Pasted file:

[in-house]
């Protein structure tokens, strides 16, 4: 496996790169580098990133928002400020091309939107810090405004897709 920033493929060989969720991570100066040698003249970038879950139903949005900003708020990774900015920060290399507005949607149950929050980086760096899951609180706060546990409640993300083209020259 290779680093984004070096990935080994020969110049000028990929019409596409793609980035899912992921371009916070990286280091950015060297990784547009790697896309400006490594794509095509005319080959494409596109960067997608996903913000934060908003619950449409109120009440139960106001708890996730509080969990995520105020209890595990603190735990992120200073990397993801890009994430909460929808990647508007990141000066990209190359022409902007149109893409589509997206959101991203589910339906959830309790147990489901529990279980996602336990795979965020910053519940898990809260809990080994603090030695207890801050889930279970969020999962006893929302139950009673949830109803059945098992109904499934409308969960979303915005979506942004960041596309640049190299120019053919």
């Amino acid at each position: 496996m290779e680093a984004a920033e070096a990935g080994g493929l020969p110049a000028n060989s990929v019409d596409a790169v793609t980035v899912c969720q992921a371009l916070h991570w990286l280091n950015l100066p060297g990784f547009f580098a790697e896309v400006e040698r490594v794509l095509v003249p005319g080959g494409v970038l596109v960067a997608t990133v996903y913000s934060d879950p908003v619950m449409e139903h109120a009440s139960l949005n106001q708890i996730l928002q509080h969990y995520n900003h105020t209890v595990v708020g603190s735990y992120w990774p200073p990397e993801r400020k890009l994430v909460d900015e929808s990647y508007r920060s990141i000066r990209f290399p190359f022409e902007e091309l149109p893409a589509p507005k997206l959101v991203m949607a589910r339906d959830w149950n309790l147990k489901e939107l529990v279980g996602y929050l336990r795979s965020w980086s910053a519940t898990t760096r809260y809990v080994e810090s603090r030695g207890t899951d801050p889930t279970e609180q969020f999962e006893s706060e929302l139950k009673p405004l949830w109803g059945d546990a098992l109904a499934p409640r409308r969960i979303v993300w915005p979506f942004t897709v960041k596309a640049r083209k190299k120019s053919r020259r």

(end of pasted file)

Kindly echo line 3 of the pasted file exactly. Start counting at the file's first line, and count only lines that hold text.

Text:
């Amino acid at each position: 496996m290779e680093a984004a920033e070096a990935g080994g493929l020969p110049a000028n060989s990929v019409d596409a790169v793609t980035v899912c969720q992921a371009l916070h991570w990286l280091n950015l100066p060297g990784f547009f580098a790697e896309v400006e040698r490594v794509l095509v003249p005319g080959g494409v970038l596109v960067a997608t990133v996903y913000s934060d879950p908003v619950m449409e139903h109120a009440s139960l949005n106001q708890i996730l928002q509080h969990y995520n900003h105020t209890v595990v708020g603190s735990y992120w990774p200073p990397e993801r400020k890009l994430v909460d900015e929808s990647y508007r920060s990141i000066r990209f290399p190359f022409e902007e091309l149109p893409a589509p507005k997206l959101v991203m949607a589910r339906d959830w149950n309790l147990k489901e939107l529990v279980g996602y929050l336990r795979s965020w980086s910053a519940t898990t760096r809260y809990v080994e810090s603090r030695g207890t899951d801050p889930t279970e609180q969020f999962e006893s706060e929302l139950k009673p405004l949830w109803g059945d546990a098992l109904a499934p409640r409308r969960i979303v993300w915005p979506f942004t897709v960041k596309a640049r083209k190299k120019s053919r020259r």